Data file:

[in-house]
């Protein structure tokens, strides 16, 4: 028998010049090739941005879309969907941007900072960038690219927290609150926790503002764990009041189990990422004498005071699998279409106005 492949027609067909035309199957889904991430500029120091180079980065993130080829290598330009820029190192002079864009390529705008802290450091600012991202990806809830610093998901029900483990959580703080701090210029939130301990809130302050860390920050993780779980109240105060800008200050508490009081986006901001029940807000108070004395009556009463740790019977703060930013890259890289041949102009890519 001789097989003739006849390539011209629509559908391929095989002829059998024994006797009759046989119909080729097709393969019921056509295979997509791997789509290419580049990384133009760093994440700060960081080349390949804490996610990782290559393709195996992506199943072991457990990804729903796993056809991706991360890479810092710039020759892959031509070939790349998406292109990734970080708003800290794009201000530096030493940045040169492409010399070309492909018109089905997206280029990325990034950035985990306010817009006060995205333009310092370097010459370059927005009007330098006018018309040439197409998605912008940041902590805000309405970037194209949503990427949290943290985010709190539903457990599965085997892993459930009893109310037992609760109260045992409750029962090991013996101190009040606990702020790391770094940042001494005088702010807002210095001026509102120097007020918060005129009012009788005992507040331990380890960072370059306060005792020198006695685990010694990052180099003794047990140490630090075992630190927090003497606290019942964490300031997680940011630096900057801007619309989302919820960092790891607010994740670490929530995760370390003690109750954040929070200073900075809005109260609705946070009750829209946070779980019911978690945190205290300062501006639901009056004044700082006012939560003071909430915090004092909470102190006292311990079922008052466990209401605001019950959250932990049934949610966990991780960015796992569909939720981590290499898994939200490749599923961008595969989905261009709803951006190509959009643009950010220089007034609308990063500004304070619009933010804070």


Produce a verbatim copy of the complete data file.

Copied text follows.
[in-house]
């Protein structure tokens, strides 16, 4: 028998010049090739941005879309969907941007900072960038690219927290609150926790503002764990009041189990990422004498005071699998279409106005 492949027609067909035309199957889904991430500029120091180079980065993130080829290598330009820029190192002079864009390529705008802290450091600012991202990806809830610093998901029900483990959580703080701090210029939130301990809130302050860390920050993780779980109240105060800008200050508490009081986006901001029940807000108070004395009556009463740790019977703060930013890259890289041949102009890519 001789097989003739006849390539011209629509559908391929095989002829059998024994006797009759046989119909080729097709393969019921056509295979997509791997789509290419580049990384133009760093994440700060960081080349390949804490996610990782290559393709195996992506199943072991457990990804729903796993056809991706991360890479810092710039020759892959031509070939790349998406292109990734970080708003800290794009201000530096030493940045040169492409010399070309492909018109089905997206280029990325990034950035985990306010817009006060995205333009310092370097010459370059927005009007330098006018018309040439197409998605912008940041902590805000309405970037194209949503990427949290943290985010709190539903457990599965085997892993459930009893109310037992609760109260045992409750029962090991013996101190009040606990702020790391770094940042001494005088702010807002210095001026509102120097007020918060005129009012009788005992507040331990380890960072370059306060005792020198006695685990010694990052180099003794047990140490630090075992630190927090003497606290019942964490300031997680940011630096900057801007619309989302919820960092790891607010994740670490929530995760370390003690109750954040929070200073900075809005109260609705946070009750829209946070779980019911978690945190205290300062501006639901009056004044700082006012939560003071909430915090004092909470102190006292311990079922008052466990209401605001019950959250932990049934949610966990991780960015796992569909939720981590290499898994939200490749599923961008595969989905261009709803951006190509959009643009950010220089007034609308990063500004304070619009933010804070």